Gmax installation guide for FS2004
You will be busy for a while if you have to find out everything you need to build your own house and show it in MS Flight Simulator 2004 (FS2004). This workshop is written to give as many people as possible the opportunity to get familiar with it.
First I will explain which tools you need, where you can get them and how they should be configured. Then I will show you how to make a simple model appear in FS2004. This is part one in the series Build your own house. In the next parts I will explain how to build your own house in Gmax, make photo realistic textures and tell you what to keep in mind if you're going to make more than one model. In this article I'll show you one way to accomplish this quest. Of course at some points there are many ways to reach the goal, but I want to keep it simple and therefore choose the method below.
- 1 Introduction
- 2 Installation
- 3 Configuration
- 4 Your first Gmax model
- 5 From Gmax to FS2004
- 6 Viewing the final result
The most important tool you need is Gmax. This is a 3D modeling tool which makes its possible to build you own house or some other model. At first sight Gmax seems pretty complicated with many features. Luckily you need few of these features to get a nice result. Some kind of 20-80 rule. You create the models in Gmax, but then you want them to show up in FS2004. After installing Gmax you need to install a game pack so you can export the models to a special format. To get the end result (so called bgl files) you will use the bgl compiler from a Software Development Kit. This sounds scary but is pretty simple.
Now you think this will cost a lot of money, but the opposite is true. These nice tools are all free, except for FS2004 of course. There's only one but. You want nice pictures on your structure to make it photo realistic. These pictures (textures) are created with an image or photo editing tool like Paintshop, Photoshop, The Gimp, etc. Most of these tools are not for free except the open source tool The Gimp. Everybody has their own preference which tool is better suited. Textures will not be discussed in this first part, but will be discussed in one of the upcoming articles. Let's begin.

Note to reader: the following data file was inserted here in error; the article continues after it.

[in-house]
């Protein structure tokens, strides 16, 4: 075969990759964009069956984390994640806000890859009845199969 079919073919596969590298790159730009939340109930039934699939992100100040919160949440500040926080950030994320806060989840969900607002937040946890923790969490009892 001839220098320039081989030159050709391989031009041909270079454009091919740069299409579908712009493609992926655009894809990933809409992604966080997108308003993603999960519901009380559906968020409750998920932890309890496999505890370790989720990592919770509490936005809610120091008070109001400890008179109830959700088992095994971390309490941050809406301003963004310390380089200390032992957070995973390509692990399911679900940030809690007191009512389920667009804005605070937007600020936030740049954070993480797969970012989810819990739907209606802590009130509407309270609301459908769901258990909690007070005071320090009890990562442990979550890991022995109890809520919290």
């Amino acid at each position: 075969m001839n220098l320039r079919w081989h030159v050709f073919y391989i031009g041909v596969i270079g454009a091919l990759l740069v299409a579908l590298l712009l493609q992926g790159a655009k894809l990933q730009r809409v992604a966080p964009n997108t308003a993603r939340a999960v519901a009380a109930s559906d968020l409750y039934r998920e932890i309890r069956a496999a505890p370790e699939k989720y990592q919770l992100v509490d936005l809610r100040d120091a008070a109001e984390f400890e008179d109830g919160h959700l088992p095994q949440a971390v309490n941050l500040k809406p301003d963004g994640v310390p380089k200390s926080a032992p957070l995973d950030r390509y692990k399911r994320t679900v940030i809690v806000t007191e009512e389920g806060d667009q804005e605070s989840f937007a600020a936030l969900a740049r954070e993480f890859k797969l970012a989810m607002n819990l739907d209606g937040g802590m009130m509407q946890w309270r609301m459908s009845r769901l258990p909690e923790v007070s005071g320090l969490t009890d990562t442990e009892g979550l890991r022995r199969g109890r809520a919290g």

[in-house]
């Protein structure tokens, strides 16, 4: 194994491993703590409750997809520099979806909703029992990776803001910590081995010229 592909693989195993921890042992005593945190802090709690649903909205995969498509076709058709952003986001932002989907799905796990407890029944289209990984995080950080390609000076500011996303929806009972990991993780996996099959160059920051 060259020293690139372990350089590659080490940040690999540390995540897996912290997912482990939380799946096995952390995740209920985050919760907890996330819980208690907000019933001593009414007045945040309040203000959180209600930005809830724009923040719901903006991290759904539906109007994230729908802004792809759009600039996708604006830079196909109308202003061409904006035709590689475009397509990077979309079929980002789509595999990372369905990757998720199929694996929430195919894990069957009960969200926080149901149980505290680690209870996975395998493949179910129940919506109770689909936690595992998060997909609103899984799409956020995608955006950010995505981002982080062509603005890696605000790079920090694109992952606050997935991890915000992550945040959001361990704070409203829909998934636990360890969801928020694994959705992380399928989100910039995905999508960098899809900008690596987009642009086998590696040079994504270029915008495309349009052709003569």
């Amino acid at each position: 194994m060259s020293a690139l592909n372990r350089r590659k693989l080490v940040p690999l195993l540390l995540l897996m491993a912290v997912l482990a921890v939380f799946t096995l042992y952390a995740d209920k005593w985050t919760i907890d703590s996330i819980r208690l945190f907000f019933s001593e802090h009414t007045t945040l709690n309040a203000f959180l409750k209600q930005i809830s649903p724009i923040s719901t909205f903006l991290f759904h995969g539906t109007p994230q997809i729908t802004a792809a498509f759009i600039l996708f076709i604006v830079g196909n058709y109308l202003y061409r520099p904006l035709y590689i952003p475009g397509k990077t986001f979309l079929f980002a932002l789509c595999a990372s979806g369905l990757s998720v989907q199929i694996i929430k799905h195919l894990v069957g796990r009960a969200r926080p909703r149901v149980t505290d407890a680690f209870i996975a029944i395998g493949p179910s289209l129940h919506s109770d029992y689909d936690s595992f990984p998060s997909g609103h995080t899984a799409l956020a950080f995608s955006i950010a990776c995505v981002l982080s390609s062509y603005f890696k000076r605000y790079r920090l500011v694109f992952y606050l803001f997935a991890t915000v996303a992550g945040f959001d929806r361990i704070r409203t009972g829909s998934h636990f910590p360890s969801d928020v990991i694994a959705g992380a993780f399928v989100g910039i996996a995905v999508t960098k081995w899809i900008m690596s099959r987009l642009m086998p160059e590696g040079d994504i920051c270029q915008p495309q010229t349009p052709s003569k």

- Gmax Gamepack SDK (Software Developers Kit)
- BGL Comp SDK
- MakeMDL SDK Update
- Microsoft XML Core Services 4.0 Service Pack 2 (msxml.msi)
Follow the next steps to install Gmax:
- Run the setup.
- Register by starting Gmax. Within a few hours you will receive a registration code. You can always re-register at Turbo Squid
- Start Gmax and fill in the registration code.
Gmax Gamepack SDK
- Run the setup and accept the suggested default installation path. This is the directory where Gmax is installed and this way all the needed stuff is put in the right place.
- If you installed the FS2002 Gamepack before, you can have both Gamepacks installed and configured. Follow the instructions in the document "Installing the FS2004 GMax SDK over the FS2002 GMax SDK.rtf" in the gmax\gamepacks\fs2004 directory. The FS2002 Gamepack is still very usefull to create ground polygons.
BGL Comp SDK
- Run the setup. The installation directory is up to you.
- Locate bglcomp.exe in the installation directory. Create a shortcut on your desktop.
MakeMDL SDK Update
- Run the setup
Microsoft XML Core Services 4.0 Service Pack 2
- Run the setup
- Run windows update to receive hotfixes (not mandatory)
The next step is the configuration of Gmax to get a good head start with your first project. The screenshots below show my own preferences. You can set these preferences in the menu Customize. The preferences Metric in Unit Setup and the parameter System Unit Scale in the general tab are very important. A grid spacing of 10m is recommended.
Setting the preferences
Here I want to set a little Hint:
Set the Auto Backup on Enable - it will Help you in the future if your GMAX will Crashes to the Desktop.
With this, you are aible to Recover your Work.
If Gmax crashes you will find the File in the Autoback Folder at c:gmax/Autoback
Look at the Timestamp of the File and copy this to another place and rename the extension to .gmax
Now you can reopen the File with Gmax.
Customize the user interface
After setting the preferences above you can Customize the user interface. I've configured the three most used tools with a key on the keyboard:
- S for select tool